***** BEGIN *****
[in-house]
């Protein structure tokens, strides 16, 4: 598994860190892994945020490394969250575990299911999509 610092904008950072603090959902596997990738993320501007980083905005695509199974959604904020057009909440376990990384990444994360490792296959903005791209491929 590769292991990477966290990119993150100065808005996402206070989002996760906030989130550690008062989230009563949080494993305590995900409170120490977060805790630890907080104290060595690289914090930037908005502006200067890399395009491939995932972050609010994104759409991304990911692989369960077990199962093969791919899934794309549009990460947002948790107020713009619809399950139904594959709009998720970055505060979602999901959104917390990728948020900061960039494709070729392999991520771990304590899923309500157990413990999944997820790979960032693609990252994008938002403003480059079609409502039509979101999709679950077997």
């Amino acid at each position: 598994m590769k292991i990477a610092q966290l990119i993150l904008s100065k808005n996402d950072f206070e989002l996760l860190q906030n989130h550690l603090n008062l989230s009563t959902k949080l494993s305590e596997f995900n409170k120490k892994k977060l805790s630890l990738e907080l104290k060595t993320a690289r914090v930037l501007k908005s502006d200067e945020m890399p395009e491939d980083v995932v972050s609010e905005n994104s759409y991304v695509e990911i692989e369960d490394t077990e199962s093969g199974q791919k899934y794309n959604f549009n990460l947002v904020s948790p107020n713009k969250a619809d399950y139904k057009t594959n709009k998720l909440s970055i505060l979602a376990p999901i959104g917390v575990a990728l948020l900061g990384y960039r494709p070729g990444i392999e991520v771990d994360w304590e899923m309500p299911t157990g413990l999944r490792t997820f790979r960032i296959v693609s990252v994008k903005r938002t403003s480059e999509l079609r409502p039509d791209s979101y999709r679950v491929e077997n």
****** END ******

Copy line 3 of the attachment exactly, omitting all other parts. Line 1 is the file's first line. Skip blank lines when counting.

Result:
């Amino acid at each position: 598994m590769k292991i990477a610092q966290l990119i993150l904008s100065k808005n996402d950072f206070e989002l996760l860190q906030n989130h550690l603090n008062l989230s009563t959902k949080l494993s305590e596997f995900n409170k120490k892994k977060l805790s630890l990738e907080l104290k060595t993320a690289r914090v930037l501007k908005s502006d200067e945020m890399p395009e491939d980083v995932v972050s609010e905005n994104s759409y991304v695509e990911i692989e369960d490394t077990e199962s093969g199974q791919k899934y794309n959604f549009n990460l947002v904020s948790p107020n713009k969250a619809d399950y139904k057009t594959n709009k998720l909440s970055i505060l979602a376990p999901i959104g917390v575990a990728l948020l900061g990384y960039r494709p070729g990444i392999e991520v771990d994360w304590e899923m309500p299911t157990g413990l999944r490792t997820f790979r960032i296959v693609s990252v994008k903005r938002t403003s480059e999509l079609r409502p039509d791209s979101y999709r679950v491929e077997n």